Explore Gay London.

Gay London.

What's it really like?

London is a global hub of culture, fashion, nightlife, and entertainment, the city is big, vibrant, exciting, and filled with more activities than you could realistically fit into a holiday. London is the capital of the UK, the second-most visited city in the world, and home to Europe’s largest LGBT population

In London, you can spend your days visiting some of the world’s best museums and most iconic landmarks before diving deep into one of Europe’s most lively gay scenes.

Soho has long been known as the heart of gay London, and the grouping of gay bars and clubs on Old Compton Street – including popular venues like G-A-Y and The Duke of Wellington – is still going strong. However, the district once known for its seedy red light district has been mostly overtaken by trendy upmarket restaurants, cafes, and boutiques. You’ll still find plenty of sex shops and quite a few saunas, but you’ll have to look further for London’s modern gay scene.

In particular, East London has recently emerged as a gay area, especially the neighborhoods of Shoreditch and Dalston. As new clubs, bars, and shows open, several long-standing institutions also continue to shut down in these areas and gay London as a whole, pushed out by increasing gentrification. Nevertheless, the London LGBT community continues to be large, vocal, and well-established. You will not be lacking in choice when planning your gay nights out in London, and in fact you will probably start planning your next visit before you even leave.


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London's Gay Nightlife

London’s gay scene is one of the most exciting and diverse in Europe – whether you’re into old-fashioned pubs, swanky cocktail lounges, sweaty dance clubs, after-hours parties that keep going until 10 AM, London has a gay bar for you.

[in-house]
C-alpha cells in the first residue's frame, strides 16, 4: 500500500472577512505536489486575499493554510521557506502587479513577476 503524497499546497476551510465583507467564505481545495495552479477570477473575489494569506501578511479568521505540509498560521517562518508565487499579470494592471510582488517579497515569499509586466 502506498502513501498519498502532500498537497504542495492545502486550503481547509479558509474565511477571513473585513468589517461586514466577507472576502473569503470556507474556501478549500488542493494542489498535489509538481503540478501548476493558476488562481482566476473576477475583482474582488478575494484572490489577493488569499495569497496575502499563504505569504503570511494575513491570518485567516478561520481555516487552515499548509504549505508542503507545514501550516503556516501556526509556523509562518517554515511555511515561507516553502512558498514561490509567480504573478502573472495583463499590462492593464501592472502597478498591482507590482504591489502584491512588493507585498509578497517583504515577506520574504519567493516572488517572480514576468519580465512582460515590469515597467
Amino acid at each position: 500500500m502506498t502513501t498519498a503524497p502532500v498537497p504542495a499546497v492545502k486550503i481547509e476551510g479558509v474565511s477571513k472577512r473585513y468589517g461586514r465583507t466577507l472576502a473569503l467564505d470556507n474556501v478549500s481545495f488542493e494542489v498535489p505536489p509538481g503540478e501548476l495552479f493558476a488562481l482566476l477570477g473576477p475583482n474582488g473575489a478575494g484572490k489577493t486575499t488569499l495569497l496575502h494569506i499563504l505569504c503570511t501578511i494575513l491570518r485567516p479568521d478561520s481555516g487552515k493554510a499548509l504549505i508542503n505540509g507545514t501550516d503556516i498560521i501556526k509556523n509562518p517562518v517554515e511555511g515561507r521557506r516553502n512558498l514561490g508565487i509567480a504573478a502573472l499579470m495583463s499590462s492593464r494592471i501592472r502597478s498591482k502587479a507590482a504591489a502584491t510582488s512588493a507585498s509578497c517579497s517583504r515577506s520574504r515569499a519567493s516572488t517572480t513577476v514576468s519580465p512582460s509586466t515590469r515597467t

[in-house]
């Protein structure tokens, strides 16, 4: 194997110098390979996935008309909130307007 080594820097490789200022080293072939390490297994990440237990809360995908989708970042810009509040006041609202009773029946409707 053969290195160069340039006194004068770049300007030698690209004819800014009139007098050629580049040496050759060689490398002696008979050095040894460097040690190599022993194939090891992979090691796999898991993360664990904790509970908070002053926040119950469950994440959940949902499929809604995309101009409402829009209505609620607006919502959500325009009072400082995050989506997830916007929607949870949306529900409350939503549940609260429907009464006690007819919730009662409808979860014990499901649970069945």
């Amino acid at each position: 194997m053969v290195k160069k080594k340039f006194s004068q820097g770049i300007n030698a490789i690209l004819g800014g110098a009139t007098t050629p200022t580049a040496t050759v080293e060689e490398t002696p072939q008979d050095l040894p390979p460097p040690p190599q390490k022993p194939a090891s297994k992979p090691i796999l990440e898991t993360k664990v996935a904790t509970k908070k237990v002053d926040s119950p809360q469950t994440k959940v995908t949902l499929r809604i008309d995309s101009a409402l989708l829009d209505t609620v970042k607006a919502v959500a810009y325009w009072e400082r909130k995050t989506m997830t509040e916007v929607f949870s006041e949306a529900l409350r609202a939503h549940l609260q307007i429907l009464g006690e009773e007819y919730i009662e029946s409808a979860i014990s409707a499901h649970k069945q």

Although a night (or a few) in Soho is an absolute must-do for any gay visitor, you’ll need to venture beyond the West End to get a real feel for the variety on offer. Vauxhall has some of the best late-night venues, while the East End areas of Dalston, Hoxton, and Shoreditch offer the latest in edgy, anything-goes queer nightlife.

Gay Saunas, Cruising & Massage

London’s sauna scene is not as varied and active as it is in other cities worldwide, but there is plenty to play with if you know where to look. Premium saunas with large areas and state-of-the-art facilities include Pleasuredrome and Sweatbox, while smaller, local saunas include Sailors and E15.

The gay cruise scene in London is quite focused on the fetish, leather, and rubber niche, and there are some amazing cruise clubs and parties to check out if that’s your thing. Otherwise, naked parties like those held at UNION are your best option for some non-fetish fun.

Vault 139

Sweatbox Sauna

London’s busigest gay sauna

Fernando Ferraz Masseur

Male to Male Body Massage

London's Gay-Friendly Hotels

All accommodation in London is gay-friendly, and you will not encounter any issues booking rooms as a gay couple or with gay friends. The main problem most travelers face when looking for accommodation in London is that it can get very expensive. Soho is the best place to stay if you want to be at the heart of the gay nightlife, but it is also a trendy upmarket area in central London, so prices are high.

Other areas with good gay nightlife include Shoreditch and Vauxhall. These are spread around less central areas of London, so are likely to be slightly cheaper, but don’t expect budget prices either. Your best bet if you are on a budget is to look for hostels (either in a dorm or private room).

If you are willing to splash out, London is also home to some of the glitziest and most fashionable hotels in the world. Expect stunning traditional rooms, excellent skyline views over the river, and maybe even some celebrity-spotting in the lobby if you are lucky. You will be paying upwards of £350 ($460 USD) a night for an upmarket hotel.

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Gays and the Law

The UK is a progressive and tolerant country, and London has the world’s largest LGBT population. Gay travelers should encounter no issues in the city, and public displays of affection like holding hands and quick kisses will barely attract attention. Homophobia can of course be found anywhere, but gay people in the UK are protected by law from discrimination.